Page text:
During disconnect, the handle assembly is rotated in the opposite direction, and the bearings 134 ride down along the flights to move the nozzle outwardly from the receptacle. In so doing, the poppet valves 94, 114 close and the interface seal 82 on the nozzle valve body moves out of sealing contact with the receptacle valve body. The bearings 134 come to rest in the detents 44 along the length of the channels after the poppet valves are closed, which allows the coupling device to vent any remaining pressure between the poppet valves thru vent holes 140 before the nozzle is fully disconnected from the receptacle. Upon further rotation of the nozzle to cause the bearings to move out of the detents, the bearings exit the channels and the nozzle can be fully removed from the receptacle at zero pressure between the poppet valves.
As described above, the present invention provides an improved coupling device, particularly suitable for cryogenic fluids, which is robust, able to withstand harsh fueling environments, prevents spills, has a small size to reduce the clearance necessary for coupling the nozzle to the receptacle, and has many of the other features and advantages of prior coupling devices, and which is also simple and easy to manufacture and assemble; is easy to rebuild; and has an improved interface seal design with an extended service life. The coupling device also has a unique coupling structure which provides secure attachment of the nozzle to the receptacle, and allows venting of the coupling device before full disconnect.
The principles, preferred embodiments and modes of operation of the present invention have been described in the foregoing specification. The invention which is intended to be protected herein should not, however, be construed as limited to the particular form described as it is to be regarded as illustrative rather than restrictive. Variations and changes may be made by those skilled in the art without departing from the scope and spirit of the invention as set forth in the appended claims.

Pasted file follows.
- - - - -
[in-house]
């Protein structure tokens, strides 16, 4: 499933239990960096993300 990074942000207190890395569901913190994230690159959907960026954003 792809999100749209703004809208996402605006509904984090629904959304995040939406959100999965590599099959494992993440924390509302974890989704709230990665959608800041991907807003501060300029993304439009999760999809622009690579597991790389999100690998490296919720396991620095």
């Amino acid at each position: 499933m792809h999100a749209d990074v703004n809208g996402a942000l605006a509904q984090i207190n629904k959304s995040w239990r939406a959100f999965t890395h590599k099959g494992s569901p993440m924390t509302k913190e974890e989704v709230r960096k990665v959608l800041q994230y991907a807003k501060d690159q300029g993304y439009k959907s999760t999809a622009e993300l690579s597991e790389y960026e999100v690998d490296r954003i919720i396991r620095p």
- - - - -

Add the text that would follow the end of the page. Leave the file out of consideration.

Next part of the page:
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|1||J.C. Carter Company-Leak Free Single Line Cryogenic Fuel Coupling, Models 50E700A and 50E701. Applicants request the Examiner to consider this reference as prior art under 102(a), however, Applicants respectfully reserve the right to supplement this Information Disclosure Statement and take a contrary position should it be necessary.|
|2||J.C. Carter Company-Leak Free Small Single Line Cryogenic Fuel Coupling, Models 50 E721 and 50 E722. Applicants request the Examiner to consider this reference as prior art under 102(a), however, Applicants respectfully reserve the right to supplement this Information Disclosure Statement and take a contrary position should it be necessary.|
|3||Parker Fluid Connectors-Alternative Fuel Products for LNG Nozzles. Applicants request the Examiner to consider this reference as prior art under 102(a), however, Applicants respectfully reserve the right to supplement this Information Disclosure Statement and take a contrary position should it be necessary.|
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|US8662118 *||Dec 1, 2011||Mar 4, 2014||Emco Wheaton Corp.||Liquid filling system|
|US9194524||Mar 21, 2012||Nov 24, 2015||Engineered Controls International, Llc||Rapid-connect coupler with vent-stop|
|US20060026969 *||Aug 1, 2005||Feb 9, 2006||Brook Thomas C||Method for transferring cryogenic liquids and associated cryogenic fill nozzle insulating boot|
|US20150240977 *||Feb 23, 2014||Aug 27, 2015||Edwin John William Zonneveld||Flow Valve With Components Which Prevent Interchangeability|
|U.S. Classification||239/542, 239/587.3, 239/600, 239/587.2, 239/587.1|
|Cooperative Classification||F17C2205/037, F16L37/252, F16L37/32|
|Oct 25, 2007||AS||Assignment|
Owner name: PARKER INTANGIBLES LLC, OHIO
Free format text: ASSIGNMENT OF ASSIGNORS INTEREST;ASSIGNOR:PARKER-HANNIFIN CORPORATION;REEL/FRAME:020010/0877
Effective date: 20070924
|Mar 12, 2009||FPAY||Fee payment|
Year of fee payment: 4
|Mar 20, 2013||FPAY||Fee payment|
Year of fee payment: 8